CENTERBURG — In followup to last month's discussion on parking problems in the village, Centerburg Village Council agreed on Monday to increase fines for parking violations.
Fines currently range from $10 to $25. Council's decision doubles each fine, for a new range of $20 to $50.
Fines must still be paid within 48 hours of the ticket being issued. Fines not received in the drop box or postmarked within 48 hours will automatically double.
The discussion and decision to double the fines served as the first reading of what will become Ordinance O-21-06C. Village co-counsel Lauren Swihart will prepare a written ordinance for a second reading at the July council meeting.
Village Administrator Joe Hardin said he is working Poggemeyer Design Group on brick repair and renovation costs on the Hartford building. Brick repair is completed on the Town Hall building; plaster repair started Monday. Repairs to the Clayton Street building are complete. He is also compiling tree management and street project lists.
Hardin said that he met with the Ohio Department of Transportation regarding a TAP (Transportation Alternatives Program) grant for Main Street.
“This was a very positive conversation,” he said. “Everything we discussed about Main Street will fit within the grant application. We'll proceed with a letter of intent later this year.”
Councilman Tom Stewart said the Central Ohio Joint Fire District hired four new part-time personnel. The department plans to maintain its staffing level of five per shift until Jan. 1, 2022. When levy funds become available in January, the plan is to increase staffing to seven per shift.
Stewart also noted that the COJFD will honor Kyle Lowry with the Citizen Distinguished Public Service Award on June 23 at 7 p.m. Lowry pulled a child out of a burning car while the mother was pulling out the other child.
Council member Saundra Dove reported on the active transportation plan that Centerburg is part of along with Mount Vernon, Gambier, and Danville. Knox Public Health is coordinating the effort.
Dove said lack of sidewalks on Union and Factory streets leading to the bike trail and Main Street to Dollar General, as well as lack of crosswalks, are a problem. She and Councilman Dave Beck are identifying these and other barriers to active transportation in the village.
“What this does is if at some point we want to go for another grant, we will have all of this information,” she said.
“It's also a benefit to the TAP grant. It looks good that the village is doing its due diligence,” Hardin said.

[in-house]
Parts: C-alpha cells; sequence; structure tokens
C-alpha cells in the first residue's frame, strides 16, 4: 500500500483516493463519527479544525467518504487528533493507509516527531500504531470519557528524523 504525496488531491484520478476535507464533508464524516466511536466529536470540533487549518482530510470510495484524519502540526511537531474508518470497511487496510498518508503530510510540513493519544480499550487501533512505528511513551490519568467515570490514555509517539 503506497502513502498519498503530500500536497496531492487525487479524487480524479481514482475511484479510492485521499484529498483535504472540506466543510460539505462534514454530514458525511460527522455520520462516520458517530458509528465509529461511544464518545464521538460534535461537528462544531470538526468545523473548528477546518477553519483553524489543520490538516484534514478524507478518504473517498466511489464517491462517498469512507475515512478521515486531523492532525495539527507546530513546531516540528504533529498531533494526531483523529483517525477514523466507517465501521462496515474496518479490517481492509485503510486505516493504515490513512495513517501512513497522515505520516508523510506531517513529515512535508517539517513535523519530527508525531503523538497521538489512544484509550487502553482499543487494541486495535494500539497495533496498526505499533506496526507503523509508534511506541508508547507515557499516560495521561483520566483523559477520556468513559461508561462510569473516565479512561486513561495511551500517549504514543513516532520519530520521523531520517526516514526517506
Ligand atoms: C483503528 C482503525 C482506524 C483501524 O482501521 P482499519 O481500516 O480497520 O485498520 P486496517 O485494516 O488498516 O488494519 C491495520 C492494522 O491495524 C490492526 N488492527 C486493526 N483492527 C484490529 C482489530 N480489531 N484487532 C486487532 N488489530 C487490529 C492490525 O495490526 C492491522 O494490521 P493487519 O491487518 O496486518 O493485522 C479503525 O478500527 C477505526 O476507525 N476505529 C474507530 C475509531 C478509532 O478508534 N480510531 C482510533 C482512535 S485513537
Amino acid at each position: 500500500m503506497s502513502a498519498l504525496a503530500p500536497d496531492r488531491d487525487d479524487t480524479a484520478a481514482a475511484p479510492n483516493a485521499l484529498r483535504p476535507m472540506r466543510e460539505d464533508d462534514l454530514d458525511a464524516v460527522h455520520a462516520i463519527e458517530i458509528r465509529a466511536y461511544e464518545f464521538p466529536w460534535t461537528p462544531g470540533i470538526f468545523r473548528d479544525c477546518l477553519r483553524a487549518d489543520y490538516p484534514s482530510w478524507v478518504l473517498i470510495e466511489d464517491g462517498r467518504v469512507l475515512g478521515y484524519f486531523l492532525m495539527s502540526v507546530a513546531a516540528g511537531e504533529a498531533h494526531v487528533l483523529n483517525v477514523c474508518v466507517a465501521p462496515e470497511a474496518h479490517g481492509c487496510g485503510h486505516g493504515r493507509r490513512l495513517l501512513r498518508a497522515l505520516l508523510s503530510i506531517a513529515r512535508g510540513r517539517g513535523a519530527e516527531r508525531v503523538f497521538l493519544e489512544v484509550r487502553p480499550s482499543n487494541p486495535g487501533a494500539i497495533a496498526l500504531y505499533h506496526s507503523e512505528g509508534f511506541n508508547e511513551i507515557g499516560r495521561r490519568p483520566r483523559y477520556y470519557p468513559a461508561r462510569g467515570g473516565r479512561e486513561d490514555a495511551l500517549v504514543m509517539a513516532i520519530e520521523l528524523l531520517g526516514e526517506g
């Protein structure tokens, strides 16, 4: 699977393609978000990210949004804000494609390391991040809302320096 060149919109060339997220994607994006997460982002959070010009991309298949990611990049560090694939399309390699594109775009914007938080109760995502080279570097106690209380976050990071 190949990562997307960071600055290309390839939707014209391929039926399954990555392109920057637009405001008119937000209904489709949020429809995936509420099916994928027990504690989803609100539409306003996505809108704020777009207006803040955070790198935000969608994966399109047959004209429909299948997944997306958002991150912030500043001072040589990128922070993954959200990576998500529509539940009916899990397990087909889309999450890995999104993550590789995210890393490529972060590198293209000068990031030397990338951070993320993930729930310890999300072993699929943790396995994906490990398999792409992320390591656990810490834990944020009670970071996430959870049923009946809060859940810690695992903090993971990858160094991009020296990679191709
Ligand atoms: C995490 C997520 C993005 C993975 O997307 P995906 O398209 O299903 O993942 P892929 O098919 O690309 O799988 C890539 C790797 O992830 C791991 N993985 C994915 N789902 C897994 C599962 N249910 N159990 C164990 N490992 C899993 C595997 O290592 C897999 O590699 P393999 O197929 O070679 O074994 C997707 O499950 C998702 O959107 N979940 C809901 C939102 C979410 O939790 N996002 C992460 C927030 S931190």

Residents can click here to learn more about the active transportation plan and to comment on sidewalks, signage, crosswalks, trails, and other issues.
In other business, council:
--Gave second readings to two pieces of legislation: proceeding with the 3.0-mill levy renewal and submitting a proposed 2022 budget to the county auditor
--Approved a parade permit for June 26 for Heart of Ohio Days
--Passed as an emergency an ordinance to honor a newly hired utility worker's previous years of service as an Ohio Public Employee Retirement System employee
--Amended appropriations for 2021
--Held an executive session to discuss annexation
--Heard from Lou Ann and Ron Ricker about flooding issues on their Johnsville Road property
Planning and Zoning
In a joint meeting with the Planning Commission and Board of Zoning Appeals, council discussed two potential changes relating to planning and zoning. The two entities are separate but have the same members and meet jointly.
Compass Point Planning highlighted the issues as part of its review of the village's zoning code. They involve the appeals process and the “alternative equivalency” procedure.
Under current code, individuals can appeal to council decisions made by the Planning Commission and the Board of Zoning Appeals, and council has the final say. According to Compass Point Planning, municipalities typically no longer follow that process as it opens the door for elected officials to be swayed if they are up for re-election.
The alternative is to eliminate the appeal to council provision and leave the final say with the commission or board.
Village Solicitor Kyle Stroh prefers to keep the appeal to council intact.
“The Planning Commission can be an objective entity, but sometimes there are other concerns,” he said.
“Any time council is giving up power to somewhere else, it's not something we would recommend,” co-counsel Swihart said.
After discussion, council and commission/board members agreed to leave the appeal to council provision in the zoning code.
Adding an “alternative equivalency” provision to the code would give the commission/appeals board leeway on some issues. Alternative equivalency means an individual could propose something different than what the code states as long as it achieves the same result. For example, a plastic covering in lieu of metal, or using an improved type of concrete.
Currently such proposals are treated as a variance and subject to approval by the commission/board.
Village Administrator Hardin said one of the difficulties with alternative equivalency is interpretation.
“What one persons sees as equivalent can be cloudy to another,” he said.
Swihart said that the more flexibility the commission/board has, the less defense the commission has on which to stand.
“From a legal point of view, bright lines are better,” she said.
Council and board/commission members ultimately decided not to add the alternative equivalency provision to village code.
The village will hold an open house on June 22 from 6 to 8 p.m. at Town Hall to discuss proposed zoning revisions.